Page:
The Forest of Fontainebleau. A Life-Sized Studio. From Corot to Picasso
De Corot à Picasso.
The Forest of Fontainebleau occupies a central place in the history of 19th century art. Bruandet, a pioneer of painting from nature, moved there at the end of the 18th century. A few years later he was followed by Bidauld, Aligny, Desgoffe, Brascassat and notably Corot who would go there when returning from Rome or en route to Italy.
In 1853, Theodore Rousseau came to stay in Barbizon, and was later buried in this forest where he had made his first studies in 1829. There he would draw, sketch and paint, “exploring the visible”, subsequently attracting Diaz, Troyon, Dupré, Charles Jacque and Millet – a whole generation who would radically transform landscape painting. It was there they searched out their motif: trees, rocks, sands and marshes, chosen from a relatively limited number of sites, which the early tourists would identify, classify and rank.
They were soon joined by the pioneers of photography, Le Gray, Cuvelier and Balagny, in search of an open-air studio.
Around 1860, Charles Gleyre sent his pupils there to do their first technical exercises: Renoir, Sisley, Bazille accompanied by Monet who worked there on what would become the manifesto of modern life: Le déjeuner sur l’Herbe. Foreign artists used to make an obligatory stop there on their tour of France or Europe; in short, the Forest of Fontainebleau, which had been discovered by the Romantic writers in the 1820s, became a fashionable location and, for painters, it offered a magnificent, life size studio, which would be visited again by Redon, Seurat, Derain and Picasso in 1921.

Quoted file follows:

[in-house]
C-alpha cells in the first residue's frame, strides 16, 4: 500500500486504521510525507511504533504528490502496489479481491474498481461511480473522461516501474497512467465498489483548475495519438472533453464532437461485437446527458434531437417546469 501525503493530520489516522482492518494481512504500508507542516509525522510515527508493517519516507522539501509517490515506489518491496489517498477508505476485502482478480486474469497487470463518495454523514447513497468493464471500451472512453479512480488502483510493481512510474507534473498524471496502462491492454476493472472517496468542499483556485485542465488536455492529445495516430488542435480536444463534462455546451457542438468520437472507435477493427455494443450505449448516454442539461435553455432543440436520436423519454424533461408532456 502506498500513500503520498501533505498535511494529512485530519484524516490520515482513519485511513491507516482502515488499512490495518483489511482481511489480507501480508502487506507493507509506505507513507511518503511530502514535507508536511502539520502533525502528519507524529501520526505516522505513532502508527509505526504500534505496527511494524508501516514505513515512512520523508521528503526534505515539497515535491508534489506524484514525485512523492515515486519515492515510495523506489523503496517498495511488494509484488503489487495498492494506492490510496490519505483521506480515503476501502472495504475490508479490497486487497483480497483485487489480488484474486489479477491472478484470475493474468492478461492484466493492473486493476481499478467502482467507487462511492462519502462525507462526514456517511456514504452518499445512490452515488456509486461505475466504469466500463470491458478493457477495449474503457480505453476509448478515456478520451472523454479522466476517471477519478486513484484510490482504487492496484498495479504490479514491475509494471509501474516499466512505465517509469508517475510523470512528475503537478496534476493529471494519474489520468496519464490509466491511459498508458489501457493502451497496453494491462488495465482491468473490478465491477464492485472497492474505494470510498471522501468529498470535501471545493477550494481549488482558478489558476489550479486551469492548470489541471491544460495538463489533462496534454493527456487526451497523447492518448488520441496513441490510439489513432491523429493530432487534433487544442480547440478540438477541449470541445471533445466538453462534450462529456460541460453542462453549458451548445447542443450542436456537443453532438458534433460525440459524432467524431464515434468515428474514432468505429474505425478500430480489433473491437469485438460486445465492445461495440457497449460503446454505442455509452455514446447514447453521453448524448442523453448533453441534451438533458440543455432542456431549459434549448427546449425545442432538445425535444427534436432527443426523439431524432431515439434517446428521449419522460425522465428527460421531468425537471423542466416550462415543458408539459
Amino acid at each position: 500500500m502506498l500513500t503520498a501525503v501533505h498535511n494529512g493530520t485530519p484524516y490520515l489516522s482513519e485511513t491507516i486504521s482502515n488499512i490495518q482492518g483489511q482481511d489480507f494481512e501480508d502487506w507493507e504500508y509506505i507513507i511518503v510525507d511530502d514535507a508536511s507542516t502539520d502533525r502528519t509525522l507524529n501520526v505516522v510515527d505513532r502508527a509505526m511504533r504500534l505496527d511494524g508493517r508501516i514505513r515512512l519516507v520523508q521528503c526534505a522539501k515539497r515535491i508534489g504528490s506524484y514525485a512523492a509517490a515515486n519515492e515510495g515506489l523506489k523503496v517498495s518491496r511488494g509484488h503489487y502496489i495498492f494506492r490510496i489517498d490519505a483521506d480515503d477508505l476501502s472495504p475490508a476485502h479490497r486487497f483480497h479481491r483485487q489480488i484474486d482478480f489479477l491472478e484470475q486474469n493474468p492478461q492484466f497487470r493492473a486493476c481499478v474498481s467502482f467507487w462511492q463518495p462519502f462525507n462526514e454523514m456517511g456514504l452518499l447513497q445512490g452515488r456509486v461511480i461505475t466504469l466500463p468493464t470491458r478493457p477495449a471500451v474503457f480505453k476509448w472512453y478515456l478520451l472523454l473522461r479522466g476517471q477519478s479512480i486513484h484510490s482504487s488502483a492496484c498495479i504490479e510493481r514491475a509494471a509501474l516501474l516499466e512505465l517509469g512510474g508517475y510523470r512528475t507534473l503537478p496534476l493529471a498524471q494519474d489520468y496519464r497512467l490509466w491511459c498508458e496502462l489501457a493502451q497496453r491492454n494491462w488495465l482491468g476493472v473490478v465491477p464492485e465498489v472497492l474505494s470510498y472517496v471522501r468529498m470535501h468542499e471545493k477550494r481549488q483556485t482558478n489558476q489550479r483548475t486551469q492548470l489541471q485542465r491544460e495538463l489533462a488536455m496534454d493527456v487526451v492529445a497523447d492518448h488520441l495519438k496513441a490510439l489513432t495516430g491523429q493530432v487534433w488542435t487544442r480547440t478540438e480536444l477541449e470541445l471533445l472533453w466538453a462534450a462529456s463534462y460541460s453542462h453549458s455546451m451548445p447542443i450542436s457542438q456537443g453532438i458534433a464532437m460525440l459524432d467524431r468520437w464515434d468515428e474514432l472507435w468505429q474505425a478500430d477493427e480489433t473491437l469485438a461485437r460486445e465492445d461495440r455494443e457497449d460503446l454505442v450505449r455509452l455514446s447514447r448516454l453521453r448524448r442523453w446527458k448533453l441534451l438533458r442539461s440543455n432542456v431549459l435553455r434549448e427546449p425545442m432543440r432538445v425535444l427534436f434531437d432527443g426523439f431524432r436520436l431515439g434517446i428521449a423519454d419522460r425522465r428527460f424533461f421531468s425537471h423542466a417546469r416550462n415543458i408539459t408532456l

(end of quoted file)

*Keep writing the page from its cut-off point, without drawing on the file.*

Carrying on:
But why was it so popular and for such a long period of time? The answer to this question can be summed up in one sentence: the Forest of Fontainebleau, with its varied landscapes, where in a few steps, one can move from dark forest to the blinding light of sand, from gorges and menacing rocks to the peaceful spectacle of a silvery pond, encapsulates all forests, “The forests of dreams and of life. All of them”.
It is hardly surprising that it should have fed the imagination of so many artists, for whom the forest represented Gaul, Alsace, Bohemia or even Judea or the Pampas. This “epitome of all sites” would also encourage emerging cinematographers, whose aesthetic to a large extent draws on that of the history of painting, to film there, as with the Life and Passion of Christ (Alice Guy, 1906) and Ninety three (Albert Capellani and André Antoine, 1920).
This exhibition presents a meaningful choice of paintings, drawings, photographs and films made in or inspired by this forest, whose presence radiates through all forms of 19th century art.